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Home ▸ Catalog ▸ Greek Coins ▸ Geographic - All Periods ▸ Thrace & Moesia ▸ DionysopolisView Options:  |  |  | 

Dionysopolis, Moesia Inferior

Dionysopolis was founded by Thracians and later colonized by Ionians who named it Krounoi. The city was renamed Dionysopolis during the second half of the 3rd century, after a statue of Dionysus was found in the sea nearby. Most of the types from Dionysopolis are scarce or rare. Today it is Balchik, Bulgaria, a Black Sea seaside resort town.


Dionysopolis, Moesia Inferior, Late 3rd - 2nd Century B.C.

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Dionysopolis was founded by Thracians and later colonized by Ionians who named it Krounoi. The city was renamed Dionysopolis during the second half of the 3rd century B.C., after a statue of Dionysus was found in the sea nearby. Most of the types from Dionysopolis are scarce or rare. Today it is Balchik, Bulgaria, a Black Sea seaside resort town. IΦI is the only magistrate Draganov lists for this type.
SH75655. Bronze AE 17, Draganov Dionysopolis 5, SNG Stancomb 115 - 116, SNG BM Black Sea -, SNG Cop -, AMNG I -, BMC Thrace -, aVF, tight flan, weak reverse center, weight 5.502 g, maximum diameter 17.3 mm, die axis 270o, Dionysopolis (Balchik, Bulgaria) mint, magistrate Iphia, c. 3rd - 2nd century B.C.; obverse head of Demeter right wearing veil and crown made of city walls; reverse ∆IONY / IΦIA, poppy head on stalk on left, stalk of grain on right; very rare, unpublished until 1997; $360.00 SALE PRICE $324.00


Antoninus Pius, August 138 - 7 March 161 A.D., Dionysopolis, Moesia Inferior

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Dionysopolis was founded by Thracians and later colonized by Ionians who named it Krounoi. The city was renamed Dionysopolis during the second half of the 3rd century B.C., after a statue of Dionysus was found in the sea nearby. Most of the types from Dionysopolis are scarce or rare. Today it is Balchik, Bulgaria, a Black Sea seaside resort town.
RP73562. Brass AE 20, Varbanov I 423 corr. (same dies, R8, listed as bare head in error, notes otherwise unpublished), VF, weight 4.294 g, maximum diameter 19.6 mm, die axis 0o, Rome mint, c. 146 A.D.; obverse ANTΩ CEBAC, laureate head right; reverse ∆IONVCOΠOΛEITΩ, flaming torch; very rare; $105.00 SALE PRICE $95.00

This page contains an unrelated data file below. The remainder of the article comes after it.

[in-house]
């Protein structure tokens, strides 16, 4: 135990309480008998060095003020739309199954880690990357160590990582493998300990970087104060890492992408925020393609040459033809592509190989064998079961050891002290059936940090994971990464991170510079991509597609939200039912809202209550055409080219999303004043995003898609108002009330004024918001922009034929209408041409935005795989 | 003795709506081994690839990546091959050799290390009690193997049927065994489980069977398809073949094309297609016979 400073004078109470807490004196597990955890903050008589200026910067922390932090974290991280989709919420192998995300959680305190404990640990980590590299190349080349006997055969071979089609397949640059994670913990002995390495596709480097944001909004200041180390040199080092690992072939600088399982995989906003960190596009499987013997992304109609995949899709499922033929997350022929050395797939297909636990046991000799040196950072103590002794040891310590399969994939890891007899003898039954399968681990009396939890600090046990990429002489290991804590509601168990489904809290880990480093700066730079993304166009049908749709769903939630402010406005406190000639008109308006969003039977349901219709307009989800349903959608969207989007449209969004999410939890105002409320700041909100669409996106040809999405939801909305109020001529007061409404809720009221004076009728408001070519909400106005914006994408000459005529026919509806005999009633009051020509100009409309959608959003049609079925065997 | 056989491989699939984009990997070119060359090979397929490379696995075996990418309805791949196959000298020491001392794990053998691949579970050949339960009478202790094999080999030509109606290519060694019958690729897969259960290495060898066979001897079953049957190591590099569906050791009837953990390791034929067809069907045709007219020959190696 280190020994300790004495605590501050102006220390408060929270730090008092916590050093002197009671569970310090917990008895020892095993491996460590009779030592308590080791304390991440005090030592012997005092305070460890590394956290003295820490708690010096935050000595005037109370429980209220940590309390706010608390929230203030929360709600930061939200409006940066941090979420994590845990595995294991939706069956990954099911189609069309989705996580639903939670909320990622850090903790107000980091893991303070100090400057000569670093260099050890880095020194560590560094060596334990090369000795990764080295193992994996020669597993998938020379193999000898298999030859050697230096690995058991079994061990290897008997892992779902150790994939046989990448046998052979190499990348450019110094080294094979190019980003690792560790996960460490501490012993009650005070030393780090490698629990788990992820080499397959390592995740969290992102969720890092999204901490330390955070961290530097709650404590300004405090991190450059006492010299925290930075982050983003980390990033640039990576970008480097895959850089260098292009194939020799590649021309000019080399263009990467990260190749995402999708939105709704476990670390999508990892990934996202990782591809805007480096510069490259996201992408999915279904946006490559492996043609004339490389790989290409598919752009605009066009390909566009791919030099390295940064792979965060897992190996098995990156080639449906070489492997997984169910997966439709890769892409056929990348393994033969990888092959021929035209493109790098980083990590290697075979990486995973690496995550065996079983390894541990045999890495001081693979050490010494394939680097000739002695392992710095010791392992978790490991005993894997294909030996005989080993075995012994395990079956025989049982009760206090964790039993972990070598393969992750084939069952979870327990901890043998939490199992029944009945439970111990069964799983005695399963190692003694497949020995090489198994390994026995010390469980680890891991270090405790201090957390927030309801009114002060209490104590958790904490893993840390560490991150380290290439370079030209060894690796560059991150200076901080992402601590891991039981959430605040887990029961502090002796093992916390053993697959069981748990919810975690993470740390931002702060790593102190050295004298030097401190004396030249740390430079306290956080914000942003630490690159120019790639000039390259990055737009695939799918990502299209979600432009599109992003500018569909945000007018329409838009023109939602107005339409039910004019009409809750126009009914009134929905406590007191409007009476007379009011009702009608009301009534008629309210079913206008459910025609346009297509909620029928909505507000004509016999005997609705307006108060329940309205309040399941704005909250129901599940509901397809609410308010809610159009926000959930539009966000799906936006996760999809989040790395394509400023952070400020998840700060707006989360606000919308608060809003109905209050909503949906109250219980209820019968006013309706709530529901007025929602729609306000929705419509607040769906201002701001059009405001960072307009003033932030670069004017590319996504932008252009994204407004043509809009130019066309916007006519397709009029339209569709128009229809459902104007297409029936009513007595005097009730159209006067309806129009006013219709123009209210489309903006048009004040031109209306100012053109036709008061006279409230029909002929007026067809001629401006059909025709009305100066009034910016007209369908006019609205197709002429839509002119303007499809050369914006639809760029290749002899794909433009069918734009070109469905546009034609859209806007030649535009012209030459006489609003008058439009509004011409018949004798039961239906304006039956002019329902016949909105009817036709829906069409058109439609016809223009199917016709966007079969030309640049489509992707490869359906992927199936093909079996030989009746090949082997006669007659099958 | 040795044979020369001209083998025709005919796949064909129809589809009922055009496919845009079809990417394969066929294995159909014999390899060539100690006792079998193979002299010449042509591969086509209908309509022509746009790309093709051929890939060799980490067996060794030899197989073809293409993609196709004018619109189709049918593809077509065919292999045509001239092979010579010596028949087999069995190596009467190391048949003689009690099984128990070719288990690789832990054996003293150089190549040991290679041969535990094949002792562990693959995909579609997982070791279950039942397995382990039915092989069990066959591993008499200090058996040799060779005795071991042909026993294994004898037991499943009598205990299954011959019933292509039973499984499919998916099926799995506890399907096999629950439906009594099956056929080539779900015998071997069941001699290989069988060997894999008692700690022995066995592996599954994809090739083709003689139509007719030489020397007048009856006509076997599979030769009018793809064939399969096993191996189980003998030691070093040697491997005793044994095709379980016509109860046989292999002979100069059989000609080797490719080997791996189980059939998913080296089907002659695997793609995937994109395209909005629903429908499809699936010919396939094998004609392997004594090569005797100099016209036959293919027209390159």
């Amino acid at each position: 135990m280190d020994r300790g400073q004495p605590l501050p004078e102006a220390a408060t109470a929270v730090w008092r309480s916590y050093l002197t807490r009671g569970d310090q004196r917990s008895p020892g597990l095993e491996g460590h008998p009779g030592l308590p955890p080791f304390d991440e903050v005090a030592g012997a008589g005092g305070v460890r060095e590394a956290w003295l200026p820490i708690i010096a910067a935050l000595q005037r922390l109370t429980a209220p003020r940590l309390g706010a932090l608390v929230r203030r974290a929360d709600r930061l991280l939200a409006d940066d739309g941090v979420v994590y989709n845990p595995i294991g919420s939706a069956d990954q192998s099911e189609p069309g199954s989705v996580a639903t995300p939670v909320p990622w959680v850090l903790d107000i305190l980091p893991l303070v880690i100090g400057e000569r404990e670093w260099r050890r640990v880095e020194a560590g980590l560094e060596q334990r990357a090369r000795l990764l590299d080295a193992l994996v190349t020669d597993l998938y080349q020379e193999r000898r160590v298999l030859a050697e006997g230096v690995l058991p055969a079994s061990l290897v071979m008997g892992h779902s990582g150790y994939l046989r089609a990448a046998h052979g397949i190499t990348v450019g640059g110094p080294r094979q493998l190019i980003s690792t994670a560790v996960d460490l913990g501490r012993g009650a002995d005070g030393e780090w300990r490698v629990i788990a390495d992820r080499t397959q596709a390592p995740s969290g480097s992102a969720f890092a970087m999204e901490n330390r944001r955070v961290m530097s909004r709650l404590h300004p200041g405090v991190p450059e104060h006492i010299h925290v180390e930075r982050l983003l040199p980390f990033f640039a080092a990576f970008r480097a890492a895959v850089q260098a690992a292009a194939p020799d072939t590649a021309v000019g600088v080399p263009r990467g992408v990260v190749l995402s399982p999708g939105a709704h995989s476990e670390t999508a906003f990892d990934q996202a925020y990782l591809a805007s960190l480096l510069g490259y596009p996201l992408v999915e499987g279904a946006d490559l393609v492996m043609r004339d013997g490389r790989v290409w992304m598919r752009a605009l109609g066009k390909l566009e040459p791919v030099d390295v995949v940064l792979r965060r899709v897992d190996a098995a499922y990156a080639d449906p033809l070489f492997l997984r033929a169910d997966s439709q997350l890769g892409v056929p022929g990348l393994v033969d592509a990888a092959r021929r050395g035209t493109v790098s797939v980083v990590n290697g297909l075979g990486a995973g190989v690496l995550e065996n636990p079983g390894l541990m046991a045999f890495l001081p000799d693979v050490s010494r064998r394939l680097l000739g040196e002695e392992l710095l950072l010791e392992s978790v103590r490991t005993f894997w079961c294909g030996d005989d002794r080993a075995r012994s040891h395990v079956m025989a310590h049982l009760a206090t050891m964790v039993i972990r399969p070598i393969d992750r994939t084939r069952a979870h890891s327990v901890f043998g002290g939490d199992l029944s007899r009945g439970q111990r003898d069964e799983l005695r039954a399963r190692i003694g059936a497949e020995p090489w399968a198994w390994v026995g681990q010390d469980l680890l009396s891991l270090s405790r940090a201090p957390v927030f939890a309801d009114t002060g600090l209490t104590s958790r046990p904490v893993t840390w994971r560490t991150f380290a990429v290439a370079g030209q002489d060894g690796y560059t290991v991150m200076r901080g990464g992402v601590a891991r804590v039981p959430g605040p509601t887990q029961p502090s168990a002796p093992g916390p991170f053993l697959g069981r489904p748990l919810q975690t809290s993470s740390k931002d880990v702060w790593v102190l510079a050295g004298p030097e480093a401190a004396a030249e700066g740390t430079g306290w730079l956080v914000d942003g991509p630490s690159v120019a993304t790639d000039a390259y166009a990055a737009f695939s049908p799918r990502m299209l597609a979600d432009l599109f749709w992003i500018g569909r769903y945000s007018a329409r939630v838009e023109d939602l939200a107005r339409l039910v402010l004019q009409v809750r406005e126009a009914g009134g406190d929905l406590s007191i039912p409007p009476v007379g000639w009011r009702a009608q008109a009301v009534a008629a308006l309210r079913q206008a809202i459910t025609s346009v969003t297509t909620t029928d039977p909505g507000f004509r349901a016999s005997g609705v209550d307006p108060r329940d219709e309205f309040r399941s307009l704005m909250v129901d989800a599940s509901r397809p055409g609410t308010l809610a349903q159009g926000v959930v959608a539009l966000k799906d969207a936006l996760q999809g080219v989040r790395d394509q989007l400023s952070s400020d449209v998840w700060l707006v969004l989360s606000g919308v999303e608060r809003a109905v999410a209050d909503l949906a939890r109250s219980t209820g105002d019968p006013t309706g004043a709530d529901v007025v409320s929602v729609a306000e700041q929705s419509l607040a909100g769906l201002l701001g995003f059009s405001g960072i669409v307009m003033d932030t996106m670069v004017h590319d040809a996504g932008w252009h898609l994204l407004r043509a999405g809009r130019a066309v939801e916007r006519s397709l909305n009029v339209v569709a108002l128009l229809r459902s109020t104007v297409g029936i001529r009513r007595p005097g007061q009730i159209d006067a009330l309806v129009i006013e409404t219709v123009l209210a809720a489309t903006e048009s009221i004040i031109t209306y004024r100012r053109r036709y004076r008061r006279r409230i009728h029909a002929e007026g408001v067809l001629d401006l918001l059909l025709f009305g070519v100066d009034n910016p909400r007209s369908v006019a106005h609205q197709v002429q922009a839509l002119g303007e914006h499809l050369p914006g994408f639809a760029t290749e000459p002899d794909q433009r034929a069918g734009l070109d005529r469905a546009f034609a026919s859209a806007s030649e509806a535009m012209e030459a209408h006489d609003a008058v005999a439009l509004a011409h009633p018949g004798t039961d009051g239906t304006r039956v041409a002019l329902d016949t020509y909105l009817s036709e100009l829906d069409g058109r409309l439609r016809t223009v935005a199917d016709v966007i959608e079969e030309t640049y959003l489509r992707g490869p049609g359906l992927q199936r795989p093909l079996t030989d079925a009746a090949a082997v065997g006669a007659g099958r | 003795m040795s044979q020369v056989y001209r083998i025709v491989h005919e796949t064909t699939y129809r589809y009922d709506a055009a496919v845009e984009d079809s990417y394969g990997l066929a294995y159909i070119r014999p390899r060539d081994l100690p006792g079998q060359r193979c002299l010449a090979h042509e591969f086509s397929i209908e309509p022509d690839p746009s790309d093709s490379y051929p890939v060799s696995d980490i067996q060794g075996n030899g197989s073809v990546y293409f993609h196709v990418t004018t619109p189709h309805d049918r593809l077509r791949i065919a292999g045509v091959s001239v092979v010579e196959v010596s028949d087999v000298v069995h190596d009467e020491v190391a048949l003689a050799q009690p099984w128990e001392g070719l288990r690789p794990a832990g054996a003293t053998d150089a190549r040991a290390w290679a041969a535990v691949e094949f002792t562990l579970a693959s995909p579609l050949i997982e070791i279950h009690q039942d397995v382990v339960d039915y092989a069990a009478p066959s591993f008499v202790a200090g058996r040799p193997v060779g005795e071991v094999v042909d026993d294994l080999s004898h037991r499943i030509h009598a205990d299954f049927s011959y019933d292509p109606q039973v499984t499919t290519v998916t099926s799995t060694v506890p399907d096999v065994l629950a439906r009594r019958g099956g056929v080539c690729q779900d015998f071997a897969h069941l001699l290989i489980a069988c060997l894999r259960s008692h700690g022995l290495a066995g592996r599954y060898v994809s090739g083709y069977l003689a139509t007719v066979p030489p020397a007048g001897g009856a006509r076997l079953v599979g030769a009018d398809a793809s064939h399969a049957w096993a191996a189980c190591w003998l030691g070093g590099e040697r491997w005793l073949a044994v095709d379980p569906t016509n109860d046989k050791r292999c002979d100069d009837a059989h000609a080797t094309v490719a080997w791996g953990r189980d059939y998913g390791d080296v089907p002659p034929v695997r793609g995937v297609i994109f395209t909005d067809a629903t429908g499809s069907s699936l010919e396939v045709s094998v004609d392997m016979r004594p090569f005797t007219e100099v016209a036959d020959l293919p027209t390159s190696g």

Dionysopolis, Thrace, c. 225 - 200 B.C., Civic Issue in the Types and Name of Alexander the Great

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The civic Alexandrine tetradrachms of Dionysopolis were all struck c. 225 - 190 B.C. Only six obverse dies were used for the whole group. The artist who engraved the obverse for this coin also worked at Cayble and Mesembria.
SH66834. Silver tetradrachm, Price 948, SNG Cop 715, Mller Alexander 1527, VF, attractive style, weight 16.769 g, maximum diameter 30.9 mm, die axis 0o, Dionysopolis (Balchik, Bulgaria) mint, c. 225 - 200 B.C.; obverse head of Herakles right, clad in Nemean Lion scalp headdress tied at neck; reverse AΛEΞAN∆POY, Zeus enthroned left, eagle in extended right hand, long scepter vertical behind in left hand, right leg drawn back, bunch of grapes over ΣIΛH in left field; SOLD







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REFERENCES

Draganov, D. "The Bronze Coinage of Dionysopolis" in NumCirc CV/10 (December), 1997, pp. 371-7.
Head, Barclay. A Catalogue of Greek Coins in the British Museum, Phrygia. (London, 1906).
Jekov, G. The Local Coinage of the Roman Empire - Moesia Inferior, I - III c. A.D., Dionysopolis. (Blagoevgrad, 2003). (Imperial only.)
Pick, B. and K. Regling. Die antiken Mnzen von Dacien und Moesien. Die antiken Mnzen Nord-Griechenlands, Vol. I. (Berlin, 1898).
Poole, R.S. ed. A Catalog of the Greek Coins in the British Museum, Thrace, etc. (London, 1877).
Sylloge Nummorum Graecorum, Great Britain, Volume IX, British Museum, Part 1: The Black Sea. (London, 1993). (No imperial.)
Sylloge Nummorum Graecorum, Great Britain, Volume XI, The William Stancomb Collection of Coins of the Black Sea Region. (Oxford, 2000). (No imperial.)
Varbanov, Ivan. Greek Imperial Coins And Their Values, Vol. I: Dacia, Moesia Superior & Moesia Inferior (English Edition). (Bourgas, Bulgaria, 2005). (Imperial only.)

Catalog current as of Saturday, July 23, 2016.
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Dionysopolis